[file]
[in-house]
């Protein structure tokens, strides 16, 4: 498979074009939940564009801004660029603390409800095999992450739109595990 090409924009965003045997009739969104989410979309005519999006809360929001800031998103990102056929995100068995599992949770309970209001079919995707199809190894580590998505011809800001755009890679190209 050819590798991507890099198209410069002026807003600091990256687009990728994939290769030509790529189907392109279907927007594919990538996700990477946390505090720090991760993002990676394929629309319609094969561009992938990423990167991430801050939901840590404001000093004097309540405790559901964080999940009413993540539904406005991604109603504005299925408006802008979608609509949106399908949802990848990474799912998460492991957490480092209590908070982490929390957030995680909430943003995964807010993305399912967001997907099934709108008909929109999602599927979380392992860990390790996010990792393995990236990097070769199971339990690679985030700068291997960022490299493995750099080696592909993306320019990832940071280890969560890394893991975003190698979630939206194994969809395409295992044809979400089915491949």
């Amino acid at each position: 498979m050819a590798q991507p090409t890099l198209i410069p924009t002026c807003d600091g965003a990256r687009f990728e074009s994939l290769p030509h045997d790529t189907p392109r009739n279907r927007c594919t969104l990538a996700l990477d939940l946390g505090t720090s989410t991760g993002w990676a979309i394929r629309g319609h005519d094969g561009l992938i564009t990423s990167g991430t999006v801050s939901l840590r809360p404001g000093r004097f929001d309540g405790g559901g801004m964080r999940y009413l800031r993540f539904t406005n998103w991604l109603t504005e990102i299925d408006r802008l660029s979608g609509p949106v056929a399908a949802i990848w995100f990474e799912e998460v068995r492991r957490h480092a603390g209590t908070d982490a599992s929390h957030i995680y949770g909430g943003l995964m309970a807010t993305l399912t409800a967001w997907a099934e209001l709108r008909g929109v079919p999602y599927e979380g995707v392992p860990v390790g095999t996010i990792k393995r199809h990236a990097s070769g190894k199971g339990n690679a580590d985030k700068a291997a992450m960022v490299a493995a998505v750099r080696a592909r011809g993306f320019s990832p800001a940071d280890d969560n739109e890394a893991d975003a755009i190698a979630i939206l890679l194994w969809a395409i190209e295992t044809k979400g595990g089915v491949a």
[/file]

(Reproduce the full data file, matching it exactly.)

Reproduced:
[in-house]
């Protein structure tokens, strides 16, 4: 498979074009939940564009801004660029603390409800095999992450739109595990 090409924009965003045997009739969104989410979309005519999006809360929001800031998103990102056929995100068995599992949770309970209001079919995707199809190894580590998505011809800001755009890679190209 050819590798991507890099198209410069002026807003600091990256687009990728994939290769030509790529189907392109279907927007594919990538996700990477946390505090720090991760993002990676394929629309319609094969561009992938990423990167991430801050939901840590404001000093004097309540405790559901964080999940009413993540539904406005991604109603504005299925408006802008979608609509949106399908949802990848990474799912998460492991957490480092209590908070982490929390957030995680909430943003995964807010993305399912967001997907099934709108008909929109999602599927979380392992860990390790996010990792393995990236990097070769199971339990690679985030700068291997960022490299493995750099080696592909993306320019990832940071280890969560890394893991975003190698979630939206194994969809395409295992044809979400089915491949």
């Amino acid at each position: 498979m050819a590798q991507p090409t890099l198209i410069p924009t002026c807003d600091g965003a990256r687009f990728e074009s994939l290769p030509h045997d790529t189907p392109r009739n279907r927007c594919t969104l990538a996700l990477d939940l946390g505090t720090s989410t991760g993002w990676a979309i394929r629309g319609h005519d094969g561009l992938i564009t990423s990167g991430t999006v801050s939901l840590r809360p404001g000093r004097f929001d309540g405790g559901g801004m964080r999940y009413l800031r993540f539904t406005n998103w991604l109603t504005e990102i299925d408006r802008l660029s979608g609509p949106v056929a399908a949802i990848w995100f990474e799912e998460v068995r492991r957490h480092a603390g209590t908070d982490a599992s929390h957030i995680y949770g909430g943003l995964m309970a807010t993305l399912t409800a967001w997907a099934e209001l709108r008909g929109v079919p999602y599927e979380g995707v392992p860990v390790g095999t996010i990792k393995r199809h990236a990097s070769g190894k199971g339990n690679a580590d985030k700068a291997a992450m960022v490299a493995a998505v750099r080696a592909r011809g993306f320019s990832p800001a940071d280890d969560n739109e890394a893991d975003a755009i190698a979630i939206l890679l194994w969809a395409i190209e295992t044809k979400g595990g089915v491949a």